Misunderstanding road signs can land you in trouble with the law. And ignorance is no defence, as motor lawyer Jeanette Miller explains.
"I didn't know what that sign meant officer."
"If I'd have known driving the wrong down that one-way side street at 60 mph was illegal I wouldn't have done it, honestly!"
Hardly a week goes by without my colleagues and me at Geoffrey Miller Solicitors taking a call from a motorist outlining a road sign incident that has led to legal action against them.
And this has all come about due to the motorist's misunderstanding, not knowing or simply not noticing a road sign, road marking or a rule of the road.
Dangerous driving prosecution
But a simple mistake can lead to anything from a fine to - in some instances - a prosecution for dangerous driving that could lead to the court considering a prison sentence.
So, whether caused by not understanding them or ignoring them, contravening road signs can cause problems.
Road signs and the awareness surrounding them is an increasingly important part of driving.
But with the number of road signs rising from two million in 1993 to more than 4.5 million by 2013, this increased signage is causing clutter - and many signs are simply hard to understand.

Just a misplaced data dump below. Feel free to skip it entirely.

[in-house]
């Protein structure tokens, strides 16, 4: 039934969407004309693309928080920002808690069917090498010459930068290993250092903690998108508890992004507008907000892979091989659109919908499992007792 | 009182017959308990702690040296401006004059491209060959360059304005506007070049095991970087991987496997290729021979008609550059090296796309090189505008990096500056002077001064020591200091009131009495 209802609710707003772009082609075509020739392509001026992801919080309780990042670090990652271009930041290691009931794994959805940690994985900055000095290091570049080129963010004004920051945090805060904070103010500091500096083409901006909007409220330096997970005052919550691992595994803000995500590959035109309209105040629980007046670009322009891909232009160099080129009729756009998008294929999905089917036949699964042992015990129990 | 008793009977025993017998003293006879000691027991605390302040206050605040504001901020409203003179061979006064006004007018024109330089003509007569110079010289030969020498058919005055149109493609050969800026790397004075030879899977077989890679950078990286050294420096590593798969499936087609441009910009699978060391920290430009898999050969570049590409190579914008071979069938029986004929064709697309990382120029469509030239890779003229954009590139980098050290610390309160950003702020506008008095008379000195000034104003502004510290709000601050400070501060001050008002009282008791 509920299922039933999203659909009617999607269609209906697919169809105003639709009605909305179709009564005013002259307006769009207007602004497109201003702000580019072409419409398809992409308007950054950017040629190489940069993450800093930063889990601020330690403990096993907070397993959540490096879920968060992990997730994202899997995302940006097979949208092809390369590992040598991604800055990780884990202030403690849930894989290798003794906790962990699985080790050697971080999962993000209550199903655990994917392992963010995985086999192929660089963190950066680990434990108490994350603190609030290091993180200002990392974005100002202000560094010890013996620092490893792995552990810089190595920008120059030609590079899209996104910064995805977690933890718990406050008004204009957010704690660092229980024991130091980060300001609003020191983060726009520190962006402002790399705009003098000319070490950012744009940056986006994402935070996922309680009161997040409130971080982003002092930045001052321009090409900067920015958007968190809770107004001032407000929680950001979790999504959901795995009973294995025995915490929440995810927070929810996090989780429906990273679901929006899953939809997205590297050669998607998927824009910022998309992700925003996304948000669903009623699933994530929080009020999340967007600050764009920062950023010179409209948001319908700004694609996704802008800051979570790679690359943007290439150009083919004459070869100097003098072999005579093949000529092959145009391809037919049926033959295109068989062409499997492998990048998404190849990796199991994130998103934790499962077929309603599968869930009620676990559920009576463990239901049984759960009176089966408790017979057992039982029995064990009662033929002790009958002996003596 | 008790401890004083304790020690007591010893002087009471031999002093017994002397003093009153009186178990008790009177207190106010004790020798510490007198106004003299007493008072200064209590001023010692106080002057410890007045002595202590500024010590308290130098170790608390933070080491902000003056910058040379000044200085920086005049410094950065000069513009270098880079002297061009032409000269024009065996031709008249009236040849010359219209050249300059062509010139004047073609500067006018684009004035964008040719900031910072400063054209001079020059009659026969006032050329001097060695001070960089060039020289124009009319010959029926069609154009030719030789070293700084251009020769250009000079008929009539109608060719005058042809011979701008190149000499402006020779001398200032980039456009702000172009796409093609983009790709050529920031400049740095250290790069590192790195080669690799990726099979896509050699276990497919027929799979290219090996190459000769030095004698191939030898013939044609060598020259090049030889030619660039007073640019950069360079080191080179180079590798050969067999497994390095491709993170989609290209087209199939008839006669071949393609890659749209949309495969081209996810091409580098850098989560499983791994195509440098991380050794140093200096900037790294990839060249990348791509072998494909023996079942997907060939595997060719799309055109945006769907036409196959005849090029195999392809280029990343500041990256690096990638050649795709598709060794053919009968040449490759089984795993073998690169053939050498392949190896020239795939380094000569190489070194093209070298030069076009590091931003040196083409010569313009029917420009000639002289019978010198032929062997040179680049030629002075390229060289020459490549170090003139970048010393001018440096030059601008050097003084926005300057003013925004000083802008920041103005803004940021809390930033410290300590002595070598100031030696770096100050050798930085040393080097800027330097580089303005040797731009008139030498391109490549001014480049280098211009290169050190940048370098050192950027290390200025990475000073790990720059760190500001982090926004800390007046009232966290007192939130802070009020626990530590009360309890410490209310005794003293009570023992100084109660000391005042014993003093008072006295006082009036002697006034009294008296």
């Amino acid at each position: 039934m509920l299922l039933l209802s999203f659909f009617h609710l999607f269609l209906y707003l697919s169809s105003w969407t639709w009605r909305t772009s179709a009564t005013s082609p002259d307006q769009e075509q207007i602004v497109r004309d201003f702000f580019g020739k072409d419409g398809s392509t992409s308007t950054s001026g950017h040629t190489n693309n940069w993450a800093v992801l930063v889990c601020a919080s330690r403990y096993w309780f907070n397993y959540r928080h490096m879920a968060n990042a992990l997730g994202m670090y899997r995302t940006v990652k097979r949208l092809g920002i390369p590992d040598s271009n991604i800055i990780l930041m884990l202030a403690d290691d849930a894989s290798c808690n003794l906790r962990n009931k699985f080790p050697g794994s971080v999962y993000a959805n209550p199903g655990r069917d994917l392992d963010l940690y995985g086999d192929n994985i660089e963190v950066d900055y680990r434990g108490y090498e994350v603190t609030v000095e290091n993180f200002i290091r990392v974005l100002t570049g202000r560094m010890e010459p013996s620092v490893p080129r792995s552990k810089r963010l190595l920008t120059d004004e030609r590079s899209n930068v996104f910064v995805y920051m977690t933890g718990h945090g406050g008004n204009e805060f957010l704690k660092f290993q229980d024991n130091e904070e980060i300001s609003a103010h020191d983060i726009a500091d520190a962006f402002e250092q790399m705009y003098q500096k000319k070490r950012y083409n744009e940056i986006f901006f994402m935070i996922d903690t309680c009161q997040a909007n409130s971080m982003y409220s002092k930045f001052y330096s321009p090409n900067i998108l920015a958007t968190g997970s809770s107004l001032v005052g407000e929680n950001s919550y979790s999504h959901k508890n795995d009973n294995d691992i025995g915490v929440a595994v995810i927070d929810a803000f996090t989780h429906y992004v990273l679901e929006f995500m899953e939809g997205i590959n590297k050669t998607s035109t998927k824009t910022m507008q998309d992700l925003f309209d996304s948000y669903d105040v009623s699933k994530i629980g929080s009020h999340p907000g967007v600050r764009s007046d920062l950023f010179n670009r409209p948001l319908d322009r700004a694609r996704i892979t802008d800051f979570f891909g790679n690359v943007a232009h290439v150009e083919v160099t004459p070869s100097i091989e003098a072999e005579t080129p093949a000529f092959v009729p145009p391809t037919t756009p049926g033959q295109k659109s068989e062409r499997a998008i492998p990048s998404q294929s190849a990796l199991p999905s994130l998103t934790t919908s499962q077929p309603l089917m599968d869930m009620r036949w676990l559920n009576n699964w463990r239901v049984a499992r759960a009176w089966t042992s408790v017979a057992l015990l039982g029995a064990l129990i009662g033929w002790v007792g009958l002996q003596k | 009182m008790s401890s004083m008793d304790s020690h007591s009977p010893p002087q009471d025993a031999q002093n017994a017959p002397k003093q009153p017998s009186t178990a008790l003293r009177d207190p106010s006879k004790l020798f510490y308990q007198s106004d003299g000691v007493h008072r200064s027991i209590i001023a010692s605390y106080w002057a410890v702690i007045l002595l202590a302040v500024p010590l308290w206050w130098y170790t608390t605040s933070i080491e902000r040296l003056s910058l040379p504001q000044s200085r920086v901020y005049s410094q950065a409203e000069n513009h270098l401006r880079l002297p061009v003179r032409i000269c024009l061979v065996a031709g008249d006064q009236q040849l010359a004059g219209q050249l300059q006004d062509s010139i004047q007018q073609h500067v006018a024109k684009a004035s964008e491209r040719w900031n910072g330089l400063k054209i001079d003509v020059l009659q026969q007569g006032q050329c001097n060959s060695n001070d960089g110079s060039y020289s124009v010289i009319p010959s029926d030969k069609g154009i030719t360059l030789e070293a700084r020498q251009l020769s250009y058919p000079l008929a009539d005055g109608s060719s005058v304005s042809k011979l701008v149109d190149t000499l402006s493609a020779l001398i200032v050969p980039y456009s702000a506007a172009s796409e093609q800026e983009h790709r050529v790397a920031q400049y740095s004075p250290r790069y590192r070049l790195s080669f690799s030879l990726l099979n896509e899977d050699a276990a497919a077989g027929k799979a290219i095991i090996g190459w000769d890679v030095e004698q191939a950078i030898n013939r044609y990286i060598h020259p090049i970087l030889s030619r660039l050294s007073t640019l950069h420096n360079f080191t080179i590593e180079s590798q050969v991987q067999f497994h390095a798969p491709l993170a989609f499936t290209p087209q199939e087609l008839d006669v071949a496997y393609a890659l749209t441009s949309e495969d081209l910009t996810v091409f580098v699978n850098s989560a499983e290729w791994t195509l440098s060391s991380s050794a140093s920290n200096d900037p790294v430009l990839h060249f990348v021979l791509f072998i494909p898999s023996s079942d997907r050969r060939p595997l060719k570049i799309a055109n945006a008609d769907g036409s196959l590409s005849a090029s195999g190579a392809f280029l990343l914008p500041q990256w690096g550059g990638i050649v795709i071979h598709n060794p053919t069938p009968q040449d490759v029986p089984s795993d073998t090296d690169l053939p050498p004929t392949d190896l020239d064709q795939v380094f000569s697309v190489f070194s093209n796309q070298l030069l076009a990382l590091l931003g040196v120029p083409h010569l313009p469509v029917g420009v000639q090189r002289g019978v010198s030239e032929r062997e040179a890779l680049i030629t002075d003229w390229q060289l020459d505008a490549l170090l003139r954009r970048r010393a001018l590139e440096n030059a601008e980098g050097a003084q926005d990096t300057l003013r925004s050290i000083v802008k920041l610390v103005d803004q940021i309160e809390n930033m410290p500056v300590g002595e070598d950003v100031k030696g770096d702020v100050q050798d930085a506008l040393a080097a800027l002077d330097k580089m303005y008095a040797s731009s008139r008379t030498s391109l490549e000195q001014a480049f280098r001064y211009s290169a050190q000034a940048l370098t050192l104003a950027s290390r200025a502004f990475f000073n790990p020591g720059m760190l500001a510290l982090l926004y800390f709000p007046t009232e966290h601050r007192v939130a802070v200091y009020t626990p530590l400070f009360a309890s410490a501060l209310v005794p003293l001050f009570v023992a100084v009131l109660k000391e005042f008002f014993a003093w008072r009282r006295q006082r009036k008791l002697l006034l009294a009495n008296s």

Top five confusing road signs
Exclusive research carried out on behalf of Confused.com in 2013 found that 93% of Brits failed to recognise the sign for "no vehicles except bikes being pushed".
Meanwhile 83 per cent were unclear on the meaning of the common "Urban Clearway" sign, and 67 per cent were bamboozled by the "no waiting" sign.
Need to revise road signs
Thankfully, the government has now realised it needs to act and has proposed clearer - and fewer - road signs and markings.
A consultation on the government's proposed changes is underway and ends 12 June, 2014.
I hope that the outcome will be an end to overly complex signs and signing systems.
Many of us can be committing more serious offences than we know when we don't observe road signs.
Did you know that apart from being extremely unsafe, failing to stop at a stop sign or give way at a give-way sign can lead to you being prosecuted for dangerous driving.
This is the case even if there is no one about to be affected by your actions.
New driver vigilance
In particular, new drivers need to be especially vigilant, as if you pick up six penalty points within the first two years of passing the driving test then your licence will be revoked.
That means you will have to take your practical and theory tests all over again.
While you clearly need to study and be aware of road signs to pass both tests, clearer and fewer signs and road markings is welcome news - and overdue.
Jeanette Miller is managing director at Geoffrey Miller Solicitors, a UK firm specialising in defending drivers who face prosecution for motoring offences.
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